I’ll never forget the day I learned about schadenfreude, the feeling of pleasure you might experience when something terrible happens to someone else.
Same for gluckschmerz, a related word that means feeling unhappy about the good fortune of others.
But the borrowed word(s)-for-a-feeling I love most of all has to be l’esprit de l’escalier — sometimes called “staircase wit” in English. It’s the feeling you have when you think of the perfect come-back … seconds, minutes, days, or weeks too late.
It’s my personal default setting, pretty much.
And I’m feeling it a lot these days, now that I’m Officially Not Working.
It comes up in conversation all the time, usually when people ask me what I’m doing, or what I want to do, or what I have lined up.
I know it’s just a casual query, and that no one is really interested in the details. But my lack of a coherent, compelling, and concise answer — honestly, the thing I’ve just been paid to generate for the last many many years — is telling.
It’s not just that the shoemaker’s children go barefoot.
It’s that I honestly don’t know, and I’m kind of worn out from trying.
This makes some conversations painful, and not in my usual introvert-who-finds-people-mildly-scary way. The net result is that I often give a kind of stumbly and confused half-answer (if you need an example, the other day I literally said “person to give teaching” when I meant “instructor”).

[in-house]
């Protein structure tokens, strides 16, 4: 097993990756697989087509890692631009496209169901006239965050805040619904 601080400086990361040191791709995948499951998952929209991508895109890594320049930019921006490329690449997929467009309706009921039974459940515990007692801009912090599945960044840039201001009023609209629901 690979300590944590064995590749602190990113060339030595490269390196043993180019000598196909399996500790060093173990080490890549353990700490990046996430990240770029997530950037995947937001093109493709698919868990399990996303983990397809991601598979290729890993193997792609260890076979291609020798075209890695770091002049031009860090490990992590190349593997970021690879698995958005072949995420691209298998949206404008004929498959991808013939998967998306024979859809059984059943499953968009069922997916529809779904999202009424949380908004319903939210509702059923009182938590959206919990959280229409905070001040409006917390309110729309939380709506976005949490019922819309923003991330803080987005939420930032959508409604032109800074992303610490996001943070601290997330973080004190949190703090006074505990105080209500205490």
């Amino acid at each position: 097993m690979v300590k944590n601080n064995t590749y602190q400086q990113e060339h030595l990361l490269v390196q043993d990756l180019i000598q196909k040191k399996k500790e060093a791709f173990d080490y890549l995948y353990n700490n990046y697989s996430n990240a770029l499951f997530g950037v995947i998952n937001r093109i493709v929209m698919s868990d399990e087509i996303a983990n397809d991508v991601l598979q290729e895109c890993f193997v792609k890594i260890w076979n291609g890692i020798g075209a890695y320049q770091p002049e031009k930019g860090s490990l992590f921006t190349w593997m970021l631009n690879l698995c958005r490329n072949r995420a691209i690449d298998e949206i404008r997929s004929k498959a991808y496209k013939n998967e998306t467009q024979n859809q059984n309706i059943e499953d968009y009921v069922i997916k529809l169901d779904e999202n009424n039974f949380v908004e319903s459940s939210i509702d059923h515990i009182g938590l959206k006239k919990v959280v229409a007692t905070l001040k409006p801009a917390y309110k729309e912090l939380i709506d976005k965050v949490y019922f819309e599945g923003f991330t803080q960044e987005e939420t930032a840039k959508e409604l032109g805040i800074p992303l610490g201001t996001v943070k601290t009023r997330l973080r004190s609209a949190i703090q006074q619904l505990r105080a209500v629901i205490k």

It’s all compounded by the fact that for the first time in years — YEARS — I finally have the time to actually get out and socialize and spend time with some really lovely, kind, and generous people, whose loveliness, kindness and generosity is evident in the fact that they don’t laugh at me when I trip over my words.
I don’t know if this will get better with time or practice. I tell myself that it will. I try to take my own advice and just tell that inward, nagging voice to screw off.
And I don’t regret any of the conversations I’m having. Not really.
It’s more a feeling of remorse or worry for the other people who have to not patiently while I say objectively farcical things (if you need another example, I recently described networking as “conversation relations”).
That feeling of being gratefully apologetic toward everyone who spends time with me these days … I wonder if there’s a German word for that.
One thought on “Keeping it awkward, one regrettable conversation at a time”
I feel this! There is a switch in my brain for when it needs to be in full-functioning mode, in work/professional/hospital appointment situations. The rest of the time it is a miracle I succeed socially.
I’m a master of combining words accidentally (yesterday I called someone’s child cu-eet/qweet?! in trying to say they were cute and sweet at the same time).
I often forget the real words for thing, and have learned I seem less bumbling when I say that English wasn’t my first language – technically I learned three from the get-go.
Grateful for the real life friends who keep inviting me back, and for my online tribe who unwittingly give me the opportunity to read my words before I “say” them.